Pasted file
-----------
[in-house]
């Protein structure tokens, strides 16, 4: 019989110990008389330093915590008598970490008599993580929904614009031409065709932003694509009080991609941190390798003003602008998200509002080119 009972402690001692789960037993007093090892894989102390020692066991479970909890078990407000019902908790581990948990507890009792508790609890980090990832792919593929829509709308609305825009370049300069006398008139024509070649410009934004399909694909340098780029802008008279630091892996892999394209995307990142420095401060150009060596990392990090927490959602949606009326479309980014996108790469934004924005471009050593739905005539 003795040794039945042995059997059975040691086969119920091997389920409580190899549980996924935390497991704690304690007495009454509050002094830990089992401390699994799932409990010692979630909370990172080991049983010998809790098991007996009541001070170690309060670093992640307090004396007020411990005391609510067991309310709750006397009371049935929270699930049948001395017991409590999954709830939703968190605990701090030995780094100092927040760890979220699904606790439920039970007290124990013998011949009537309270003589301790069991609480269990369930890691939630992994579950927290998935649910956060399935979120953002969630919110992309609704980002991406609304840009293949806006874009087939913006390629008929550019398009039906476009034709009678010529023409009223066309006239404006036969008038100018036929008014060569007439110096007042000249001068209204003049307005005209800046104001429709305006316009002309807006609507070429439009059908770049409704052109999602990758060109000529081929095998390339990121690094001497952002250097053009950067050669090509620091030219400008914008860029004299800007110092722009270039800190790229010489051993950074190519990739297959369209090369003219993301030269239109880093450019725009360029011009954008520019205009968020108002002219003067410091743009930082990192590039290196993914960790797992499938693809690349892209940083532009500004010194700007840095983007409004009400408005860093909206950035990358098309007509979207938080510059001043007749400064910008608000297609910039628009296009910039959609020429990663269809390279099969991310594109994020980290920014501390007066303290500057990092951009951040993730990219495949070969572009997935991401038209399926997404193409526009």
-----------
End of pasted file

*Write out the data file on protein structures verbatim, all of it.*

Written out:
[in-house]
């Protein structure tokens, strides 16, 4: 019989110990008389330093915590008598970490008599993580929904614009031409065709932003694509009080991609941190390798003003602008998200509002080119 009972402690001692789960037993007093090892894989102390020692066991479970909890078990407000019902908790581990948990507890009792508790609890980090990832792919593929829509709308609305825009370049300069006398008139024509070649410009934004399909694909340098780029802008008279630091892996892999394209995307990142420095401060150009060596990392990090927490959602949606009326479309980014996108790469934004924005471009050593739905005539 003795040794039945042995059997059975040691086969119920091997389920409580190899549980996924935390497991704690304690007495009454509050002094830990089992401390699994799932409990010692979630909370990172080991049983010998809790098991007996009541001070170690309060670093992640307090004396007020411990005391609510067991309310709750006397009371049935929270699930049948001395017991409590999954709830939703968190605990701090030995780094100092927040760890979220699904606790439920039970007290124990013998011949009537309270003589301790069991609480269990369930890691939630992994579950927290998935649910956060399935979120953002969630919110992309609704980002991406609304840009293949806006874009087939913006390629008929550019398009039906476009034709009678010529023409009223066309006239404006036969008038100018036929008014060569007439110096007042000249001068209204003049307005005209800046104001429709305006316009002309807006609507070429439009059908770049409704052109999602990758060109000529081929095998390339990121690094001497952002250097053009950067050669090509620091030219400008914008860029004299800007110092722009270039800190790229010489051993950074190519990739297959369209090369003219993301030269239109880093450019725009360029011009954008520019205009968020108002002219003067410091743009930082990192590039290196993914960790797992499938693809690349892209940083532009500004010194700007840095983007409004009400408005860093909206950035990358098309007509979207938080510059001043007749400064910008608000297609910039628009296009910039959609020429990663269809390279099969991310594109994020980290920014501390007066303290500057990092951009951040993730990219495949070969572009997935991401038209399926997404193409526009």